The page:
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Read the terrifying tales of two of Ireland's spookiest houses

*covers eyes*

GHOSTS, VAMPIRES, WITCHES and werewolves: Ireland’s haunted past is not for the faint-hearted.

The rather brave author and photographer Tarquin Blake visited some of the sites for his new book, Haunted Ireland, taking photographs that make the stories feel all the more visceral.

Here are the stories of two of the locations featured in the book, and Tarquin has kindly filled us in on their terrifying past…

Leap Castle in County Offaly

Leap Castle’s dark and sinister history has led to its reputation as being by far the most haunted castle in Western Europe. In the 16th century, the castle was the main stronghold of the O’Carrolls, fierce and powerful Irish chieftains, who ruled over the surrounding territory of Ely, and termed themselves, ‘Princes of Ely’.

John O’Carroll started building the castle, and when he died of the plague in 1489, his son, Mulroney, became head of the O’Carroll clan and completed its construction.When Mulroney died in 1532 a bitter and incredibly bloody fight for Leap Castle and the leadership of the O’Carroll clan erupted between cousins, illegitimate sons and namesakes, which lasted nearly 100 years.

The O’Carrols eventually lost their estates in the Cromwellian land confiscations and Leap Castle was granted to one of Cromwell’s Soldiers of Fortune, Jonathan Darby.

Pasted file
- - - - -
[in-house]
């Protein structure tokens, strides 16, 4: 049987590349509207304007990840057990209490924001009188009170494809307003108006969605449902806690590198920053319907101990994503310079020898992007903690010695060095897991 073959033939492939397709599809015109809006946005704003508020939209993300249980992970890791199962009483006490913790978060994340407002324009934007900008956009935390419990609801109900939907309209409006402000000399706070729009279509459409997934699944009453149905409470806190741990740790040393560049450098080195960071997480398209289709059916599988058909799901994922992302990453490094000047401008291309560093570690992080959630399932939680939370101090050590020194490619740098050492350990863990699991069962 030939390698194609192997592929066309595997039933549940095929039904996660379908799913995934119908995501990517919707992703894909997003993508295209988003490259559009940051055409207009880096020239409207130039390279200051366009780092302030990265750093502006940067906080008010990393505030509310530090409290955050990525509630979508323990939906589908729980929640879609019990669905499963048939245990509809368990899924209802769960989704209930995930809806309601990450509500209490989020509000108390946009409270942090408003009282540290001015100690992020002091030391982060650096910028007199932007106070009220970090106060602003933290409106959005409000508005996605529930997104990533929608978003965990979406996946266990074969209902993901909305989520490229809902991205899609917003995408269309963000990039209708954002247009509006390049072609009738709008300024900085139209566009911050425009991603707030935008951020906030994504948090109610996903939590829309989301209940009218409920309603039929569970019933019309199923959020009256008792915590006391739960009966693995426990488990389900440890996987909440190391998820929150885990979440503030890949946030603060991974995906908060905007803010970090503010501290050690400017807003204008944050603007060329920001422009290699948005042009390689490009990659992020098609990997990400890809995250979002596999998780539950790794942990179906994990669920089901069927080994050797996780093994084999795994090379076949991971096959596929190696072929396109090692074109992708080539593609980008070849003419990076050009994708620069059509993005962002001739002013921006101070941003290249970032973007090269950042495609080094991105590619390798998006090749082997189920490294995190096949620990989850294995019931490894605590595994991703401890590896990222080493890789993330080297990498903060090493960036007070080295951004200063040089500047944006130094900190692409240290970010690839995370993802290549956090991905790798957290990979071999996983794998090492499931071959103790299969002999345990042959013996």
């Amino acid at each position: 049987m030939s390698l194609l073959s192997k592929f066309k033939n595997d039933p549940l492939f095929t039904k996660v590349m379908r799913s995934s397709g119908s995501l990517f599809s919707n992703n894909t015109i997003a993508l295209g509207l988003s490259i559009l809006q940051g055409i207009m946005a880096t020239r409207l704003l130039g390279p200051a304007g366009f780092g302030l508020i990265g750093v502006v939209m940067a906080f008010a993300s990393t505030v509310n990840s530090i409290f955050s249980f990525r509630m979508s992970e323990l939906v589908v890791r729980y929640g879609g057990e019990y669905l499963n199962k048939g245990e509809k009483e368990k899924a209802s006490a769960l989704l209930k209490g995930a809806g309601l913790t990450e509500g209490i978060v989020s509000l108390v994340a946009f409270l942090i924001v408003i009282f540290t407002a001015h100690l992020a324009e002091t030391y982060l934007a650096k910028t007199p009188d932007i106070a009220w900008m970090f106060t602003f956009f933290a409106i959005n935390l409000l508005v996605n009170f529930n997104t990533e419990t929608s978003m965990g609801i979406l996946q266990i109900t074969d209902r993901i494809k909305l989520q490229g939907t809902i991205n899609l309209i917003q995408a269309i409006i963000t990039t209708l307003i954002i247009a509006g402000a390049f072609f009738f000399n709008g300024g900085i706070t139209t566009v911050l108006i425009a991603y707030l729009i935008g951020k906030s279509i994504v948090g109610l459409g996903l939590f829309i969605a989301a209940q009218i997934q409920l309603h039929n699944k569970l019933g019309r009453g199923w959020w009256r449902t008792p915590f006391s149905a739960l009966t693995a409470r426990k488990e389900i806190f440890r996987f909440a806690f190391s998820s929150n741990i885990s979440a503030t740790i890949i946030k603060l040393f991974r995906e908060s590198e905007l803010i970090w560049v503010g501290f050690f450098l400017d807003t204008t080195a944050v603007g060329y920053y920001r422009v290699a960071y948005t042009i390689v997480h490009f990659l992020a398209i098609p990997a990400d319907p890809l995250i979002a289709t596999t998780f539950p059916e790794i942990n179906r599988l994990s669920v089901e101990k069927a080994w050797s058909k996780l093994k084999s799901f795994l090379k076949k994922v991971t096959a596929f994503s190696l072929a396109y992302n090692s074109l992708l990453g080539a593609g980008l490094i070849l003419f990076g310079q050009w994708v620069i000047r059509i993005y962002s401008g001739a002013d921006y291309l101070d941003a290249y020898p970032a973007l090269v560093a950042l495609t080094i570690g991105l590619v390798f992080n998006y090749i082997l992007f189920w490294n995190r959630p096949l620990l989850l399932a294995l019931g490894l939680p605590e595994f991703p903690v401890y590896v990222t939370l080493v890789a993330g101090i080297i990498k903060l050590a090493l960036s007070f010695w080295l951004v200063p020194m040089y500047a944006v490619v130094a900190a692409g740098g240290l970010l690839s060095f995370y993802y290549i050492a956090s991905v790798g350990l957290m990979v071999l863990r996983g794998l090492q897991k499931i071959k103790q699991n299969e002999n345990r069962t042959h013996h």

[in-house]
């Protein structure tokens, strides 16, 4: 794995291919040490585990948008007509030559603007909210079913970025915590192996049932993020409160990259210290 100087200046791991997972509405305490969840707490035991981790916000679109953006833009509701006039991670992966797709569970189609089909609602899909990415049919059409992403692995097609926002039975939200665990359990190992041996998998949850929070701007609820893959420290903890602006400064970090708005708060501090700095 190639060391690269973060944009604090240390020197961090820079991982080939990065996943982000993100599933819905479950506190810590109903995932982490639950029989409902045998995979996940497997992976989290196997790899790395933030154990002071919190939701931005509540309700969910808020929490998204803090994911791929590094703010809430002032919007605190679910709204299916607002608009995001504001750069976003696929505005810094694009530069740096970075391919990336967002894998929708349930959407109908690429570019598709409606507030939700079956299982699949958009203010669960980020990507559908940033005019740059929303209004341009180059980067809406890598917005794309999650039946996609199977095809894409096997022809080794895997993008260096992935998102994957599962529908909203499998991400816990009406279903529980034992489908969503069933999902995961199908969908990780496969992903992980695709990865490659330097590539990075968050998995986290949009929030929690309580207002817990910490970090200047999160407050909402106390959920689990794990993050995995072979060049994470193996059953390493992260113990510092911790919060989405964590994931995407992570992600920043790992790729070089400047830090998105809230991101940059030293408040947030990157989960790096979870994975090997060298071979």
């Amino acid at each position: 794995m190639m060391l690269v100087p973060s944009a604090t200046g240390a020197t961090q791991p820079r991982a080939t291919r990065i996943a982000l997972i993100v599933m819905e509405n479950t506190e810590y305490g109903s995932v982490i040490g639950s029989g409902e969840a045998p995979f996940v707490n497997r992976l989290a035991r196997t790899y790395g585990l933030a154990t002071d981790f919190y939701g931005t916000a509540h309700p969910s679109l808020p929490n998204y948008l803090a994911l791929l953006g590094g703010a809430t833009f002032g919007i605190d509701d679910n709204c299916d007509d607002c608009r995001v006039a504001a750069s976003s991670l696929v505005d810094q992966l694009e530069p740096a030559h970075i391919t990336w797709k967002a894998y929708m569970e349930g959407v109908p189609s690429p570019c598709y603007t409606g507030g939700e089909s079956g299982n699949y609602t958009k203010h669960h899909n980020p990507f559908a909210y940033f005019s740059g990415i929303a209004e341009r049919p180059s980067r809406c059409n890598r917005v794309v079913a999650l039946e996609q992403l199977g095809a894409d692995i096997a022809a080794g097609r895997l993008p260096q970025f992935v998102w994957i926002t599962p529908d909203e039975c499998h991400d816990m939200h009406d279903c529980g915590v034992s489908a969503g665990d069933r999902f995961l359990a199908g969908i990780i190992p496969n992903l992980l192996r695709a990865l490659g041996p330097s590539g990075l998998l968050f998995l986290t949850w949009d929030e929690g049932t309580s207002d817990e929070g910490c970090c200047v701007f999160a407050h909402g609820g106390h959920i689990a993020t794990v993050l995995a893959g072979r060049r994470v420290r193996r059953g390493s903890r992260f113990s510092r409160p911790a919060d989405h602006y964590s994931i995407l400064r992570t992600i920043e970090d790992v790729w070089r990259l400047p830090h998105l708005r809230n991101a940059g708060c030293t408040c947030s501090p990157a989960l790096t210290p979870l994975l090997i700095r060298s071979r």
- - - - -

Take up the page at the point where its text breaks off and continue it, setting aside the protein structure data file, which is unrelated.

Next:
The castle then remained home to the Darby family for the next 350 years. In the early 1900s workmen found an oubliette, a trapdoor through which prisoners were pushed down to fall to their deaths.

A grim discovery

In the underground dungeon below, the grim discovery was made of approximately 150 human skeletons, seemingly the evidence of the brutal murderous activities carried out in the castle during the O’Carroll’s tenure several centuries earlier.Three full cartloads of bones and skulls were removed from the dungeon.

The lord of Leap at that time, Jonathan Charles Darby, also made the gruesome discovery of three upright skeletons sealed into one of the internal castle walls.He immediately ordered them bricked up, believing his ancestors must have had good reason to put them there in the first place.It was about this time that Darby’s wife, Mildred or as she preferred to be called, Milly, began dabbling in the occult.

She held a number of séances at the castle which seemed to awaken a myriad of ghosts.Milly wrote a lengthy article describing the various otherworldly inhabitants of the castle, which was published in the December 1908 edition of the Occult Review magazine. Word soon spread and Leap Castle became headline news in newspapers all over Europe.

Milly described one of her ghostly encounters:

Suddenly, two hands were laid on my shoulders. I turned around sharply and saw… a grey “Thing” standing a couple of feet from me, with its bent arms raised, as if it were cursing me.. so sinister, repulsive and devilish.

Other apparitions included a tall lady dressed entirely in red, with her hand holding a dagger, raised menacingly in the air; and a dark monk-like figure wearing a black habit wandering about often in broad daylight. Milly’s husband had the castle exorcised firstly by the local rector (Protestant), and then by the parish priest, but both failed to rid the castles of its ghosts.

Milly and her husband’s time at Leap was cut short during the Troubles of 1922. On the night of 30 July, when the couple were away, IRA irregulars broke into the castle and burnt it to the ground. The castle then remained a gaunt burnt out ruin for over fifty years.